DNA mt/Haplo H; Y-chrom/J2(M172);ISTJ
The harder you are on yourself, the easier life will be on you!
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Alia Vo
Tuesday, May 15, 2007, 10:50pm Report to Moderator Report to Moderator

Kyosha Nim
Posts: 3,640
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Location: Minneapolis, Minnesota
Age: 43
I noticed this mayo recipe from another thread from our forum member, Daniela:
Quoted from daniela

Put an egg, yolk and white, room temp. in the mixer bowl.
Add a good pinch of salt, 1 tsp of english mustard and start mixing slow speed.
After 30 sec. add a good quality organic olive oil (NOT exatra vergin oil, it's too strong), veeery slowly, and when mayo begin be tick, you can go faster. So put 1 lemon juice and 1 tbsp apple vinegar. Add about 2/2,5 dl olive oil per egg.
You can now put in fridge for 3 days max.
You can also add at the end some chopped flat persil, garlic, basil, chillies or, the best, you can mix some canned tuna and capers, it's nice on fish or even on meat and hard boiled eggs.
I would give you also the "rouille" recipe, it's a french sauce : put a pinch of safran in 1 tbsp hot water, then in a mortar crush an half garlic, 1 hot chilly and 2 pinches sea salt with the pestle and add 1 egg yolk. Always with the pestle mix in 1 dl extra vergin olive oil, when thicks, put the safron and hot water in. At the and add 1 tbsp vinegar.
Put it on bruschetta (grilled bread) and if it's not an avoid, some gruyère
Eat with a fish or pumpikin soup.



Alia


Alia A. Vo
A Positive Secretor
Minneapolis, Minnesota
BTD Lifestyle Since 1999
John 17
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Lola
Tuesday, May 15, 2007, 10:57pm Report to Moderator Report to Moderator

GT1; L (a-b-); (se); PROP-T; NN
Sa Bon Nim
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Age: 58
yes, sounds very tasty!


''Just follow the book, don't look for magic fixes to get you off the hook. Do the work.'' Dr.D.'98
DNA mt/Haplo H; Y-chrom/J2(M172);ISTJ
The harder you are on yourself, the easier life will be on you!
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Lisalea
Wednesday, May 16, 2007, 2:19am Report to Moderator Report to Moderator

Ee Dan
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Quoted from lola


now that one you will have to explain to me!! lol


Me too please !!!  


The older I get, the more wide-eyed I become.  
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Laura P
Wednesday, May 16, 2007, 3:26am Report to Moderator Report to Moderator

Kyosha Nim
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I make my own mayo constantly with egg yolk, lemon juice and olive oil



If there is no God, who pops up the next Kleenex?
Art Hoppe


Sometimes you don't know how great life is until you lose what you didn't know you had
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Drea
Wednesday, May 16, 2007, 4:51am Report to Moderator Report to Moderator

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Sun Beh Nim
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I use canola oil in mine...I've not yet tried oo.


It is not my responsibility to convince anyone of anything.
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Itita
Wednesday, May 16, 2007, 10:07am Report to Moderator Report to Moderator
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Thank you so much everybody for all the recipes: can't wait to try making my own mayo.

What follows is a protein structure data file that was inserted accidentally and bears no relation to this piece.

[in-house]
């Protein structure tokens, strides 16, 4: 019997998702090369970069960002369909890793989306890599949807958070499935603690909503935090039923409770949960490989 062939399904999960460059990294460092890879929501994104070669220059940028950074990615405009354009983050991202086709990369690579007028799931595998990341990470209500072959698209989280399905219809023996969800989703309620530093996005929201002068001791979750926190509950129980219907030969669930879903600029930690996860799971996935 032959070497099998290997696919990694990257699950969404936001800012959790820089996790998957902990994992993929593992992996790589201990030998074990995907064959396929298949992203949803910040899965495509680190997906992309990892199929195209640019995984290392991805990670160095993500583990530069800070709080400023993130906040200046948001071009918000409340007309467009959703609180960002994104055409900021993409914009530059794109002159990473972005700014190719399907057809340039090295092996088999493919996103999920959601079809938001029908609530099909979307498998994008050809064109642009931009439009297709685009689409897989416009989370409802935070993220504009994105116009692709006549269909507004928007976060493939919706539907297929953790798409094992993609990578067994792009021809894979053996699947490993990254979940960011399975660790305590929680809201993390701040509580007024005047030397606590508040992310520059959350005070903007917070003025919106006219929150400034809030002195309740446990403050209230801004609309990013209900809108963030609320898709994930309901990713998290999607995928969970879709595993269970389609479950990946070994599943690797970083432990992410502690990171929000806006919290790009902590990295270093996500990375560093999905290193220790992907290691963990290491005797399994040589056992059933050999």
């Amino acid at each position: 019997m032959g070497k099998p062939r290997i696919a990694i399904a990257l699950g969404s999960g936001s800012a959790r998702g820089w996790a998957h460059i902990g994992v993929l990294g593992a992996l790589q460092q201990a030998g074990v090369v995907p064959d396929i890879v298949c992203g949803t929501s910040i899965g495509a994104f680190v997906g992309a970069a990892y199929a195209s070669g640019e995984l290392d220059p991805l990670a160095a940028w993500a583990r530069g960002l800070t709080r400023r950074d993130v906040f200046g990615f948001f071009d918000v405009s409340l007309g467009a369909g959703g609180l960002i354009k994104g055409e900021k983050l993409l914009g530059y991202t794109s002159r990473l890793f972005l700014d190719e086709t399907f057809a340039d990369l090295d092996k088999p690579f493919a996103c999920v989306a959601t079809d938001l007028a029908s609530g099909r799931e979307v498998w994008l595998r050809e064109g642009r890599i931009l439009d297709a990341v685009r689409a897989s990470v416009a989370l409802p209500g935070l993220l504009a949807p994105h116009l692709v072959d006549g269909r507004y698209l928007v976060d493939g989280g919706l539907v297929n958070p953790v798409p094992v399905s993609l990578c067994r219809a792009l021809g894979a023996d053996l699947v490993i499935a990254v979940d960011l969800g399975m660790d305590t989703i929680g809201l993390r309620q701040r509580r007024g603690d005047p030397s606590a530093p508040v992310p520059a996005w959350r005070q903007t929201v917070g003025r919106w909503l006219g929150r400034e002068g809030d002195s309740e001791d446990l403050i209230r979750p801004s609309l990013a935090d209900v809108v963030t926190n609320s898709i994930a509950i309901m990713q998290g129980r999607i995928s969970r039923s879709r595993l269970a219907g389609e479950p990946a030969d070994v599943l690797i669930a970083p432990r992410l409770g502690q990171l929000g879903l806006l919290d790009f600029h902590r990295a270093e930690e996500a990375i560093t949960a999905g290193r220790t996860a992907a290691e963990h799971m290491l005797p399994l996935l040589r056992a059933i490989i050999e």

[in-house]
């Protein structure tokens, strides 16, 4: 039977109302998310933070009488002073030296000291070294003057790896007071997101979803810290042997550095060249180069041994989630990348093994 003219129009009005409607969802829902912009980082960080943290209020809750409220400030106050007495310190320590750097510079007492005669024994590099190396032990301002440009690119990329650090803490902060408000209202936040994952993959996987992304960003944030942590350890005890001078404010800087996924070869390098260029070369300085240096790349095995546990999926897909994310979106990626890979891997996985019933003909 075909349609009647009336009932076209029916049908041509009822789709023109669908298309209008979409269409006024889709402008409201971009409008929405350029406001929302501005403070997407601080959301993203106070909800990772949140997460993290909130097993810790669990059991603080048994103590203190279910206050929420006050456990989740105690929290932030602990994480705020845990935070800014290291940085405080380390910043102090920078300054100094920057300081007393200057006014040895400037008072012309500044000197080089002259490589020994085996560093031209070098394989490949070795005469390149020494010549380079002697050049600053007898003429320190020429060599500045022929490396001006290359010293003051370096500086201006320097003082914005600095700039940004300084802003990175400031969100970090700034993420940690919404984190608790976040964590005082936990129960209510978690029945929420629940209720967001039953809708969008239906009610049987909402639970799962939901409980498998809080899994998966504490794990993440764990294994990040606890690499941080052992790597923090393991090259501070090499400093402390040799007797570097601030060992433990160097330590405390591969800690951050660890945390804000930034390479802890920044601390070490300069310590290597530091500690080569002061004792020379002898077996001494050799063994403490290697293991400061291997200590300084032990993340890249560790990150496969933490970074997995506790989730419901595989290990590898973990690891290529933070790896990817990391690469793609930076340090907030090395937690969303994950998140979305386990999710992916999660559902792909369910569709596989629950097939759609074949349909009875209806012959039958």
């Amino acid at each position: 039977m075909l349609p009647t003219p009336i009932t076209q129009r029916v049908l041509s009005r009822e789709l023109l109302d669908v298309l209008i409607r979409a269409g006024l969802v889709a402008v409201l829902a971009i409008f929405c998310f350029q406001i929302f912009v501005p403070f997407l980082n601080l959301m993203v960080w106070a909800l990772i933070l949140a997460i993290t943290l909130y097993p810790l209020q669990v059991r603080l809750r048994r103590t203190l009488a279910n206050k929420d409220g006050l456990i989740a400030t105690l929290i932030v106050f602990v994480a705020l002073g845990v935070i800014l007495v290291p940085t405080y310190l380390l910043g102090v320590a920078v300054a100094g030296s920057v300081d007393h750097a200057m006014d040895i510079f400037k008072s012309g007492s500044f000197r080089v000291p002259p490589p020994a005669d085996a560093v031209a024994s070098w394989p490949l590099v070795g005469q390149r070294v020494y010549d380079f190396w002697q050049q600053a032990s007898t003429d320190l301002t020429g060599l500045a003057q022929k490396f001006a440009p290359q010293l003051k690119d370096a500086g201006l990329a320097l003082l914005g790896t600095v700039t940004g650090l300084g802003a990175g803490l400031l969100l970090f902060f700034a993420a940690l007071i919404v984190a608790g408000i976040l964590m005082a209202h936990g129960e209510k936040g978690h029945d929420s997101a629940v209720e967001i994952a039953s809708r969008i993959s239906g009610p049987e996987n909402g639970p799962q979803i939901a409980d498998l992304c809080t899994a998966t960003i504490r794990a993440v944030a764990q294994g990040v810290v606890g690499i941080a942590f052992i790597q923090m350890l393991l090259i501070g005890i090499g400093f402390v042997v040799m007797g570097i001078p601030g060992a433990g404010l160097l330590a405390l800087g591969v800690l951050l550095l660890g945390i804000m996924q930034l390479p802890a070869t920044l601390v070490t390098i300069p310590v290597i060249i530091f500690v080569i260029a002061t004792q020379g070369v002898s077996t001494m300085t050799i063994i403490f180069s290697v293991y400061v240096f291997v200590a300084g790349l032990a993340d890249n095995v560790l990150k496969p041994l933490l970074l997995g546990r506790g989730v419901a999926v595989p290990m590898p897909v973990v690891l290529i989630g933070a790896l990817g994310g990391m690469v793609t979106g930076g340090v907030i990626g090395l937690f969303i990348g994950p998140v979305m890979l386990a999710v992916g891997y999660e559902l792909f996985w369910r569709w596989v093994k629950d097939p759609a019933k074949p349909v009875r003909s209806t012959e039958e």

I was really missing it...
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Lasse
Thursday, May 17, 2007, 1:40pm Report to Moderator Report to Moderator
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Explanation

hehe..ok ok ! I will explain what I was writing about. I wasn't thinking of anything specific, but heating, baking, cooking, frying, changes the chemistry of the components.    

To give a good example, lets take tomatoes. When eating them in the raw state in salad or otherwise, most people can in fact cope with them allright, eventhough they are an avoid for most of us BT-wise. But when they are concentrated and made into puree or tomatopaste, they become more unhealthy and even more so if it is fried.

I have also learned about a resent experiment from USA with wheat bread. Most people are begining to recognise that wheat bread is not particularly healthy, although it is present everywhere in the food industry. The researchers said they found that baking wheat bread at really high temperatures for a small period, the vitamin content are boosted significantly. It also helps to extend the rising time.

You should also know for example that sprouting changes the chemistry of wheat, as Dr. D explains in more detail in the ER books.

See?
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Henriette Bsec
Thursday, May 17, 2007, 1:48pm Report to Moderator Report to Moderator

swamied nomad chameleon receptor worldview
Kyosha Nim
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Quoted from Lasse
Explanation

hehe..ok ok ! I will explain what I was writing about. I wasn't thinking of anything specific, but heating, baking, cooking, frying, changes the chemistry of the components.    

To give a good example, lets take tomatoes. When eating them in the raw state in salad or otherwise, most people can in fact cope with them allright, eventhough they are an avoid for most of us BT-wise.  

That is not true for me or my sis another B
Raw tomatoes are worse for me than cooked or dry.
The only tomatoes I eat is a few sundried tomatoes once in a while like 1 each 3 months or so....
tomatoes ( avoid) and wheat( neutral) are even worse than just tomatoes on its own....
I dont know  why ?


ENFP -naturalist, visual/spatial and musical/verbal/chatty Dane- Mother to DD Emma age 19,
0 rh- secr ( Hunter or Explorer )
Diamonds, superfoods, Neutral,*black dots, avoids

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Henriette_Bsec  -  Thursday, May 17, 2007, 1:49pm
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ISA-MANUELA
Thursday, May 17, 2007, 1:56pm Report to Moderator Report to Moderator
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I am going for my so hotty beloved *ailloly* incl. bouillabaisse ......sometimes